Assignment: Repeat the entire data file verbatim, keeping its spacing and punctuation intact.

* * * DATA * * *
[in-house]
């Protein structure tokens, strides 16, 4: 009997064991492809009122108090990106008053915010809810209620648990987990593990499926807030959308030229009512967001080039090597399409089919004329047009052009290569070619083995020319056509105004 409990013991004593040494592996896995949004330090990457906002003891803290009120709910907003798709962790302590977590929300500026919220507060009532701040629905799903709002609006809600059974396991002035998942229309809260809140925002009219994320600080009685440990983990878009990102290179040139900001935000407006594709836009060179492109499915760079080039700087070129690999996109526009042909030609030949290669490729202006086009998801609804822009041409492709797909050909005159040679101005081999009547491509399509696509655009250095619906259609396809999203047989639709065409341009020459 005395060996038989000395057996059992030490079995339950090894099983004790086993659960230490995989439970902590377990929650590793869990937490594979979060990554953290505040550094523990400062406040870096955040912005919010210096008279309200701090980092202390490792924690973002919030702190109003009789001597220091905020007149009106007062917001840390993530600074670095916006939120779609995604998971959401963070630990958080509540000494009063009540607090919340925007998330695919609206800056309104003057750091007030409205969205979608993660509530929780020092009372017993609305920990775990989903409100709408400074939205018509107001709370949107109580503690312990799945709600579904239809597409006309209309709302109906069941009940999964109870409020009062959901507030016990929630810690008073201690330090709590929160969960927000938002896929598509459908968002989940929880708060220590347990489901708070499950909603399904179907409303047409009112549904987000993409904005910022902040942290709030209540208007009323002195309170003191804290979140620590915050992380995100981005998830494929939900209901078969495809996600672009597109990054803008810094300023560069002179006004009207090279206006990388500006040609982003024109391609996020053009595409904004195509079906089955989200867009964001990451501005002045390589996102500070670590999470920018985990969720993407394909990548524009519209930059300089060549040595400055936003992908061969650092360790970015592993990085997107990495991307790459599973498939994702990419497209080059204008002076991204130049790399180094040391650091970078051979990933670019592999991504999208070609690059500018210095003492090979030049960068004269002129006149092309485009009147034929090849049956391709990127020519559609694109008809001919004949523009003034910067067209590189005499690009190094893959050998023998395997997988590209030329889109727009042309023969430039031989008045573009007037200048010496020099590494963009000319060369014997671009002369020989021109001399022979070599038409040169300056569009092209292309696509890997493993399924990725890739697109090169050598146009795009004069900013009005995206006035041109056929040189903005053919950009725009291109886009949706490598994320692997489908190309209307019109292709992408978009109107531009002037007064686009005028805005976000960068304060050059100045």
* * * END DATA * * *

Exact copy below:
[in-house]
């Protein structure tokens, strides 16, 4: 009997064991492809009122108090990106008053915010809810209620648990987990593990499926807030959308030229009512967001080039090597399409089919004329047009052009290569070619083995020319056509105004 409990013991004593040494592996896995949004330090990457906002003891803290009120709910907003798709962790302590977590929300500026919220507060009532701040629905799903709002609006809600059974396991002035998942229309809260809140925002009219994320600080009685440990983990878009990102290179040139900001935000407006594709836009060179492109499915760079080039700087070129690999996109526009042909030609030949290669490729202006086009998801609804822009041409492709797909050909005159040679101005081999009547491509399509696509655009250095619906259609396809999203047989639709065409341009020459 005395060996038989000395057996059992030490079995339950090894099983004790086993659960230490995989439970902590377990929650590793869990937490594979979060990554953290505040550094523990400062406040870096955040912005919010210096008279309200701090980092202390490792924690973002919030702190109003009789001597220091905020007149009106007062917001840390993530600074670095916006939120779609995604998971959401963070630990958080509540000494009063009540607090919340925007998330695919609206800056309104003057750091007030409205969205979608993660509530929780020092009372017993609305920990775990989903409100709408400074939205018509107001709370949107109580503690312990799945709600579904239809597409006309209309709302109906069941009940999964109870409020009062959901507030016990929630810690008073201690330090709590929160969960927000938002896929598509459908968002989940929880708060220590347990489901708070499950909603399904179907409303047409009112549904987000993409904005910022902040942290709030209540208007009323002195309170003191804290979140620590915050992380995100981005998830494929939900209901078969495809996600672009597109990054803008810094300023560069002179006004009207090279206006990388500006040609982003024109391609996020053009595409904004195509079906089955989200867009964001990451501005002045390589996102500070670590999470920018985990969720993407394909990548524009519209930059300089060549040595400055936003992908061969650092360790970015592993990085997107990495991307790459599973498939994702990419497209080059204008002076991204130049790399180094040391650091970078051979990933670019592999991504999208070609690059500018210095003492090979030049960068004269002129006149092309485009009147034929090849049956391709990127020519559609694109008809001919004949523009003034910067067209590189005499690009190094893959050998023998395997997988590209030329889109727009042309023969430039031989008045573009007037200048010496020099590494963009000319060369014997671009002369020989021109001399022979070599038409040169300056569009092209292309696509890997493993399924990725890739697109090169050598146009795009004069900013009005995206006035041109056929040189903005053919950009725009291109886009949706490598994320692997489908190309209307019109292709992408978009109107531009002037007064686009005028805005976000960068304060050059100045």